Professor Sue Fawcus, head of obstetrics at Mowbray Maternity Hospital, where the WHO/Lancet data were presented, said 42% of deliveries in South Africa happened at district hospitals, 30% at regional hospitals, 17% at community health centres and 11% at tertiary hospitals. Despite high levels of both antenatal care coverage and deliveries by a skilled birth attendant, there had only been a 0.7% reduction in stillbirths since 1995. She said the South African component of The Lancet study found that 16% of perinatal deaths were due to shortage of oxygen for the fetus in labour, while maternal conditions such as high blood pressure and placental bleeding accounted for another 23% of perinatal deaths. Other contributors (in declining proportion) were maternal diabetes, maternal infections, fetal growth restriction and congenital abnormalities. She stressed that many stillbirths occurred because 'things that should be done are not being done in the health care system', citing the 46% of perinatal deaths during childbirth thought to be avoidable and the 26 -30% of perinatal deaths related to hypertension. Other contributors to South Africa's high stillbirth toll include the lack of patient recognition of problems and access to facilities, the lack of transport between facilities and the actual lack of facilities (e.g. for C-sections). The poor quality of care included non-detection of syphilis, non-detection of poor fetal growth, non-recognition of hypertension, non-detection of maternal diabetes and substandard management of labour.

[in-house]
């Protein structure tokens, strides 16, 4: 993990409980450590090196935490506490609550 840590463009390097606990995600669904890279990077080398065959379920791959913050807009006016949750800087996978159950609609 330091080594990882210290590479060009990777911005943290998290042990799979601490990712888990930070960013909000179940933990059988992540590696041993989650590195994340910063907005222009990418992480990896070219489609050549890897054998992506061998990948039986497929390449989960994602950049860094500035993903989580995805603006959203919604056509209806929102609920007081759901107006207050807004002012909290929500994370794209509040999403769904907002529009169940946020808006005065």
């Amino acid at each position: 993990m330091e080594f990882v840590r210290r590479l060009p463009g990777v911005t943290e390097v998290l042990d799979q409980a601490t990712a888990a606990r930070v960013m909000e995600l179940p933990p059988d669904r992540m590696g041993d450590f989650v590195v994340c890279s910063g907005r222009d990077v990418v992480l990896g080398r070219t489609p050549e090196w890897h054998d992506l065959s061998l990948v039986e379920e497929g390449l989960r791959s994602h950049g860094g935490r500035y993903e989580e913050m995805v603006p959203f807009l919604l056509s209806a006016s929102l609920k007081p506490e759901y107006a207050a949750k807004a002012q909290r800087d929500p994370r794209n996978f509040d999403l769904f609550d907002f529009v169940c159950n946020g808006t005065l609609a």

Inequities in access to health care a big driver
South African positives included folate supplementation or fortification (by law included in all bread) and the detection and management of HIV infection. The interaction of HIV and pregnancy and its effect on stillbirths remained a key research question, Fawcus emphasised. She said the South African data collected by the Perinatal Problem Identification Programme (PPIP) characterised South Africa's main challenge as enabling equitable access to improved quality of care (something the National Health Insurance plan hopes to address from next year).
The WHO/Lancet study found that globally every day more than 7 200 babies are stillborn - 'a death just when parents expect to welcome a new life' - and that 98% of them occur in low-and middle-income countries. Almost half of all stillbirths happened when the woman was in labour and were directly related to 'the lack of skilled care at this critical time for mothers and babies'.
Malika Ndlovu, a local mother, poet and performer whose third child, a daughter, Iman Bongiwe, was stillborn just over eight years ago, helped transform the data into universal tearful compassion for the Mowbray Lancet launch audience with a reading from her journal. She neatly summed up the experience of her sisters world-wide when she read: 'Except for the few birth photos, the birth and death certificate we have locked in our safe, the small grave on a hill near our home, there is little physical evidence that our daughter ever existed. Yet the entire landscape of all our lives has fundamentally changed.'2
1. The Lancet 2011;377:1353-1366. [ Links ]